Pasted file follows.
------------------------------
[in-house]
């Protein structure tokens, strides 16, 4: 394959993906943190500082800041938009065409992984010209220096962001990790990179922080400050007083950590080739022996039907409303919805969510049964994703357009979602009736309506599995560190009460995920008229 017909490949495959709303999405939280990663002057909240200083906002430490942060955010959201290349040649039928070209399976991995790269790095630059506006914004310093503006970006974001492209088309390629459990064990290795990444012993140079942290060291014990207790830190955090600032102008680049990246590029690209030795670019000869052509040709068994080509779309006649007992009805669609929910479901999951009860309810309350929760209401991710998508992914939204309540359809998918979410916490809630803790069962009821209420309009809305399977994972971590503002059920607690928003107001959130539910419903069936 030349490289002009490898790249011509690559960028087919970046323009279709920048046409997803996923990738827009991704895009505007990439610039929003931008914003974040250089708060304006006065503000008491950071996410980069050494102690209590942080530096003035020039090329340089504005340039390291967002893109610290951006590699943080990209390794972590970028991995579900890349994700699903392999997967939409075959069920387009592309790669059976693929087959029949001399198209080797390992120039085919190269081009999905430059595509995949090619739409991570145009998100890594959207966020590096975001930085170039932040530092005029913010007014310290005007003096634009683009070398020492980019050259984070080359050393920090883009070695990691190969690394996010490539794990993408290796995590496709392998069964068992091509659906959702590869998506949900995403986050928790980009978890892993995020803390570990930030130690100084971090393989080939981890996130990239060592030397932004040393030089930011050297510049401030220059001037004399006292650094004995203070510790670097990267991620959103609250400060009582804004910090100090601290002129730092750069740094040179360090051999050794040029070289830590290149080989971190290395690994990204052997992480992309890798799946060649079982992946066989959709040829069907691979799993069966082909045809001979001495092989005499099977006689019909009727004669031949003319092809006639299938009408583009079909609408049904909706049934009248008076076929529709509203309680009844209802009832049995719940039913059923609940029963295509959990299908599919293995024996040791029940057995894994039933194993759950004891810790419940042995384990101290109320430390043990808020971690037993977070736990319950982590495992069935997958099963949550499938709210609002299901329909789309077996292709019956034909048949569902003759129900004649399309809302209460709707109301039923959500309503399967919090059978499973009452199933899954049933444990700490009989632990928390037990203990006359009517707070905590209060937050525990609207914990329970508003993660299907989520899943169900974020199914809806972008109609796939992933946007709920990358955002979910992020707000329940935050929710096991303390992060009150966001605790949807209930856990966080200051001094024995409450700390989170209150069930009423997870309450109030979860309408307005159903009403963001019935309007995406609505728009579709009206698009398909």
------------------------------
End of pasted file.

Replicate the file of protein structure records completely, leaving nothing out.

[in-house]
């Protein structure tokens, strides 16, 4: 394959993906943190500082800041938009065409992984010209220096962001990790990179922080400050007083950590080739022996039907409303919805969510049964994703357009979602009736309506599995560190009460995920008229 017909490949495959709303999405939280990663002057909240200083906002430490942060955010959201290349040649039928070209399976991995790269790095630059506006914004310093503006970006974001492209088309390629459990064990290795990444012993140079942290060291014990207790830190955090600032102008680049990246590029690209030795670019000869052509040709068994080509779309006649007992009805669609929910479901999951009860309810309350929760209401991710998508992914939204309540359809998918979410916490809630803790069962009821209420309009809305399977994972971590503002059920607690928003107001959130539910419903069936 030349490289002009490898790249011509690559960028087919970046323009279709920048046409997803996923990738827009991704895009505007990439610039929003931008914003974040250089708060304006006065503000008491950071996410980069050494102690209590942080530096003035020039090329340089504005340039390291967002893109610290951006590699943080990209390794972590970028991995579900890349994700699903392999997967939409075959069920387009592309790669059976693929087959029949001399198209080797390992120039085919190269081009999905430059595509995949090619739409991570145009998100890594959207966020590096975001930085170039932040530092005029913010007014310290005007003096634009683009070398020492980019050259984070080359050393920090883009070695990691190969690394996010490539794990993408290796995590496709392998069964068992091509659906959702590869998506949900995403986050928790980009978890892993995020803390570990930030130690100084971090393989080939981890996130990239060592030397932004040393030089930011050297510049401030220059001037004399006292650094004995203070510790670097990267991620959103609250400060009582804004910090100090601290002129730092750069740094040179360090051999050794040029070289830590290149080989971190290395690994990204052997992480992309890798799946060649079982992946066989959709040829069907691979799993069966082909045809001979001495092989005499099977006689019909009727004669031949003319092809006639299938009408583009079909609408049904909706049934009248008076076929529709509203309680009844209802009832049995719940039913059923609940029963295509959990299908599919293995024996040791029940057995894994039933194993759950004891810790419940042995384990101290109320430390043990808020971690037993977070736990319950982590495992069935997958099963949550499938709210609002299901329909789309077996292709019956034909048949569902003759129900004649399309809302209460709707109301039923959500309503399967919090059978499973009452199933899954049933444990700490009989632990928390037990203990006359009517707070905590209060937050525990609207914990329970508003993660299907989520899943169900974020199914809806972008109609796939992933946007709920990358955002979910992020707000329940935050929710096991303390992060009150966001605790949807209930856990966080200051001094024995409450700390989170209150069930009423997870309450109030979860309408307005159903009403963001019935309007995406609505728009579709009206698009398909």